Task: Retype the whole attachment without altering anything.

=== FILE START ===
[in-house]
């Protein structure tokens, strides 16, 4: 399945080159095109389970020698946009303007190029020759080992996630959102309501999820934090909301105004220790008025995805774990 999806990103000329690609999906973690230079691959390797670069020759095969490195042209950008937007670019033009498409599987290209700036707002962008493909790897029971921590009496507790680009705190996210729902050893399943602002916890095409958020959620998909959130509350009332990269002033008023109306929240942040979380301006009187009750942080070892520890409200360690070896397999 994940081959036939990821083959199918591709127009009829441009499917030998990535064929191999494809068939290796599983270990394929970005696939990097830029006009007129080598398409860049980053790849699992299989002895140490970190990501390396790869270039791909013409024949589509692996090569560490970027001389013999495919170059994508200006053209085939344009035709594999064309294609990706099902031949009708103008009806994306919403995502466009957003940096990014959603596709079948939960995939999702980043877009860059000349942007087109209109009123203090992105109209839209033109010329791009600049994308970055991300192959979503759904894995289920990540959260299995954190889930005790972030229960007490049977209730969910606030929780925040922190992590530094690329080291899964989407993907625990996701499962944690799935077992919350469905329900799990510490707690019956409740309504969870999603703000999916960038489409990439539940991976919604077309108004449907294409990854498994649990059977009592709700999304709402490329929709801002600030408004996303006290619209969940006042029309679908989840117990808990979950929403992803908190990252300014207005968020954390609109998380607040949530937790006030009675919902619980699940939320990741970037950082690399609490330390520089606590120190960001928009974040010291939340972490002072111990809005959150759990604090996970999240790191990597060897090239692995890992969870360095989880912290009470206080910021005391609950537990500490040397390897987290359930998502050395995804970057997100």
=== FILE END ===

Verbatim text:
[in-house]
């Protein structure tokens, strides 16, 4: 399945080159095109389970020698946009303007190029020759080992996630959102309501999820934090909301105004220790008025995805774990 999806990103000329690609999906973690230079691959390797670069020759095969490195042209950008937007670019033009498409599987290209700036707002962008493909790897029971921590009496507790680009705190996210729902050893399943602002916890095409958020959620998909959130509350009332990269002033008023109306929240942040979380301006009187009750942080070892520890409200360690070896397999 994940081959036939990821083959199918591709127009009829441009499917030998990535064929191999494809068939290796599983270990394929970005696939990097830029006009007129080598398409860049980053790849699992299989002895140490970190990501390396790869270039791909013409024949589509692996090569560490970027001389013999495919170059994508200006053209085939344009035709594999064309294609990706099902031949009708103008009806994306919403995502466009957003940096990014959603596709079948939960995939999702980043877009860059000349942007087109209109009123203090992105109209839209033109010329791009600049994308970055991300192959979503759904894995289920990540959260299995954190889930005790972030229960007490049977209730969910606030929780925040922190992590530094690329080291899964989407993907625990996701499962944690799935077992919350469905329900799990510490707690019956409740309504969870999603703000999916960038489409990439539940991976919604077309108004449907294409990854498994649990059977009592709700999304709402490329929709801002600030408004996303006290619209969940006042029309679908989840117990808990979950929403992803908190990252300014207005968020954390609109998380607040949530937790006030009675919902619980699940939320990741970037950082690399609490330390520089606590120190960001928009974040010291939340972490002072111990809005959150759990604090996970999240790191990597060897090239692995890992969870360095989880912290009470206080910021005391609950537990500490040397390897987290359930998502050395995804970057997100």